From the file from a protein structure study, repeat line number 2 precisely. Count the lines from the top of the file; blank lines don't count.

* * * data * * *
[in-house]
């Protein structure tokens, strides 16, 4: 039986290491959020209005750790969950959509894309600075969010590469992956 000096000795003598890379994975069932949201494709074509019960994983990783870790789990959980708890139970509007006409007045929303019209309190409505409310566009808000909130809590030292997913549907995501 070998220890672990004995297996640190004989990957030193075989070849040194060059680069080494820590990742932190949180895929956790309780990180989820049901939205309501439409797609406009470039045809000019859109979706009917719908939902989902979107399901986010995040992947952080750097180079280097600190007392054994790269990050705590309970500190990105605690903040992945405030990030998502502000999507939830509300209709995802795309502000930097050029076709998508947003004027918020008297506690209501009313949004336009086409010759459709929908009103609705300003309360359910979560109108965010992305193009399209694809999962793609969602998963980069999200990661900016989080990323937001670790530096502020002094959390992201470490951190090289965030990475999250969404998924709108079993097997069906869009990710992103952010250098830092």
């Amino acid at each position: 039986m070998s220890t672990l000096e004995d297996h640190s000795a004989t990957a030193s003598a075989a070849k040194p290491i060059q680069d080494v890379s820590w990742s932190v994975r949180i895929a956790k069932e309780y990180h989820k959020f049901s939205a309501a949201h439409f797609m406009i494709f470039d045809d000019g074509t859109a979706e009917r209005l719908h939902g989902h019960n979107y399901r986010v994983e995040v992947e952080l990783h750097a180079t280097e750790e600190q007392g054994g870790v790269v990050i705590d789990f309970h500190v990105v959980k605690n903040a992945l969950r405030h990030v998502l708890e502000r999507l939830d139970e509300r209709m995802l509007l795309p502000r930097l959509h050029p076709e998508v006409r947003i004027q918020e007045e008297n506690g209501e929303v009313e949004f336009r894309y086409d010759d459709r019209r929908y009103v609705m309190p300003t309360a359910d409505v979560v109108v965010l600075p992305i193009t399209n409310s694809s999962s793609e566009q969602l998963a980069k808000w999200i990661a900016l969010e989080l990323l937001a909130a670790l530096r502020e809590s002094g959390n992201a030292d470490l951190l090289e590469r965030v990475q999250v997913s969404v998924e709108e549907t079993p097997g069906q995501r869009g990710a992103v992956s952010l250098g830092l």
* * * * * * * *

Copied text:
């Protein structure tokens, strides 16, 4: 039986290491959020209005750790969950959509894309600075969010590469992956 000096000795003598890379994975069932949201494709074509019960994983990783870790789990959980708890139970509007006409007045929303019209309190409505409310566009808000909130809590030292997913549907995501 070998220890672990004995297996640190004989990957030193075989070849040194060059680069080494820590990742932190949180895929956790309780990180989820049901939205309501439409797609406009470039045809000019859109979706009917719908939902989902979107399901986010995040992947952080750097180079280097600190007392054994790269990050705590309970500190990105605690903040992945405030990030998502502000999507939830509300209709995802795309502000930097050029076709998508947003004027918020008297506690209501009313949004336009086409010759459709929908009103609705300003309360359910979560109108965010992305193009399209694809999962793609969602998963980069999200990661900016989080990323937001670790530096502020002094959390992201470490951190090289965030990475999250969404998924709108079993097997069906869009990710992103952010250098830092």